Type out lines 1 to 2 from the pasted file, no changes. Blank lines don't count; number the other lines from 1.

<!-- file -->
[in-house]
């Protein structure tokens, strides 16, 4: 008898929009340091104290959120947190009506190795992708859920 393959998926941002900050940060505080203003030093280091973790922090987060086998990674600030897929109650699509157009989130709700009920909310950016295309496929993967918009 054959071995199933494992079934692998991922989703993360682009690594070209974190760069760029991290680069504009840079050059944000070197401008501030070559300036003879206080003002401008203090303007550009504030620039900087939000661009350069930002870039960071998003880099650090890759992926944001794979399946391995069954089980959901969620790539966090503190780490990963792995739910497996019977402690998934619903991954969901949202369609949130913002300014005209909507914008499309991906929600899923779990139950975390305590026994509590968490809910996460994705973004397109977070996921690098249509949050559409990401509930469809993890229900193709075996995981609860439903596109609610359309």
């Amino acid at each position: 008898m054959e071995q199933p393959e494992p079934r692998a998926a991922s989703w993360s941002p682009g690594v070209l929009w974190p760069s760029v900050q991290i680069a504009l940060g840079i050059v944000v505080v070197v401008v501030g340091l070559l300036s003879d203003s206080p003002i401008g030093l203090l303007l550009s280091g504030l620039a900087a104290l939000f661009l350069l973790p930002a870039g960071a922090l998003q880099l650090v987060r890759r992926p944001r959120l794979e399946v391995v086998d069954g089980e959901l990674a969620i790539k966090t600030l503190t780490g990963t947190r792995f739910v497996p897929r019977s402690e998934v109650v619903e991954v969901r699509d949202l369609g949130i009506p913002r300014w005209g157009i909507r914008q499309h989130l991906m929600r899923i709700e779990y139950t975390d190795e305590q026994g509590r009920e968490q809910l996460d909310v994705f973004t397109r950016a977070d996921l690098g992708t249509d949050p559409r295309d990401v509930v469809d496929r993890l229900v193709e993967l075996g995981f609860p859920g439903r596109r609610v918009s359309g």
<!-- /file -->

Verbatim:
[in-house]
């Protein structure tokens, strides 16, 4: 008898929009340091104290959120947190009506190795992708859920 393959998926941002900050940060505080203003030093280091973790922090987060086998990674600030897929109650699509157009989130709700009920909310950016295309496929993967918009 054959071995199933494992079934692998991922989703993360682009690594070209974190760069760029991290680069504009840079050059944000070197401008501030070559300036003879206080003002401008203090303007550009504030620039900087939000661009350069930002870039960071998003880099650090890759992926944001794979399946391995069954089980959901969620790539966090503190780490990963792995739910497996019977402690998934619903991954969901949202369609949130913002300014005209909507914008499309991906929600899923779990139950975390305590026994509590968490809910996460994705973004397109977070996921690098249509949050559409990401509930469809993890229900193709075996995981609860439903596109609610359309």